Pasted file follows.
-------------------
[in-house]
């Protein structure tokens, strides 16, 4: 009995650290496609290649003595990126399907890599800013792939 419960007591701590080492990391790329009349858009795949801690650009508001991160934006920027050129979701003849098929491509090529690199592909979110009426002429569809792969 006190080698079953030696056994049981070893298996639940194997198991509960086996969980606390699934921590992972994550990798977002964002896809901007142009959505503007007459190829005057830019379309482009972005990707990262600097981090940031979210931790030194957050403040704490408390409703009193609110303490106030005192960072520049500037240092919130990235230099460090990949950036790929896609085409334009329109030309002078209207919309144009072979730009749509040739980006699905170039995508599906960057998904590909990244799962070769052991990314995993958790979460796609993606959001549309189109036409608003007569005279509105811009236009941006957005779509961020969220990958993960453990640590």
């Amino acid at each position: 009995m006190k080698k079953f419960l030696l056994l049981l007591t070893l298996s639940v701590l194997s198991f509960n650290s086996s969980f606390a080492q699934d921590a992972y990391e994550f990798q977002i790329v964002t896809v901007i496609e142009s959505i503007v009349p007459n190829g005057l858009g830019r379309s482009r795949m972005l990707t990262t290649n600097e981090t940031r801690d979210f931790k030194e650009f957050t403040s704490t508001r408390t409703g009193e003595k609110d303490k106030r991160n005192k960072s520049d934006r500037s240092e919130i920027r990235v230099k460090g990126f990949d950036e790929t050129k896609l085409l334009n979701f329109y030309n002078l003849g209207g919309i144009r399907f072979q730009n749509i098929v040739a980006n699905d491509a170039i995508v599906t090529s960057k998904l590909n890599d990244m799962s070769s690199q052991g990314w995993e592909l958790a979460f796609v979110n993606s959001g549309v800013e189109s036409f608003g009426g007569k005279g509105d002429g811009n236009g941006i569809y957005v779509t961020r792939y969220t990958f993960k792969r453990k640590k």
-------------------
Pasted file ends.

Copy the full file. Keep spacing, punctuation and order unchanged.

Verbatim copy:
[in-house]
């Protein structure tokens, strides 16, 4: 009995650290496609290649003595990126399907890599800013792939 419960007591701590080492990391790329009349858009795949801690650009508001991160934006920027050129979701003849098929491509090529690199592909979110009426002429569809792969 006190080698079953030696056994049981070893298996639940194997198991509960086996969980606390699934921590992972994550990798977002964002896809901007142009959505503007007459190829005057830019379309482009972005990707990262600097981090940031979210931790030194957050403040704490408390409703009193609110303490106030005192960072520049500037240092919130990235230099460090990949950036790929896609085409334009329109030309002078209207919309144009072979730009749509040739980006699905170039995508599906960057998904590909990244799962070769052991990314995993958790979460796609993606959001549309189109036409608003007569005279509105811009236009941006957005779509961020969220990958993960453990640590």
């Amino acid at each position: 009995m006190k080698k079953f419960l030696l056994l049981l007591t070893l298996s639940v701590l194997s198991f509960n650290s086996s969980f606390a080492q699934d921590a992972y990391e994550f990798q977002i790329v964002t896809v901007i496609e142009s959505i503007v009349p007459n190829g005057l858009g830019r379309s482009r795949m972005l990707t990262t290649n600097e981090t940031r801690d979210f931790k030194e650009f957050t403040s704490t508001r408390t409703g009193e003595k609110d303490k106030r991160n005192k960072s520049d934006r500037s240092e919130i920027r990235v230099k460090g990126f990949d950036e790929t050129k896609l085409l334009n979701f329109y030309n002078l003849g209207g919309i144009r399907f072979q730009n749509i098929v040739a980006n699905d491509a170039i995508v599906t090529s960057k998904l590909n890599d990244m799962s070769s690199q052991g990314w995993e592909l958790a979460f796609v979110n993606s959001g549309v800013e189109s036409f608003g009426g007569k005279g509105d002429g811009n236009g941006i569809y957005v779509t961020r792939y969220t990958f993960k792969r453990k640590k």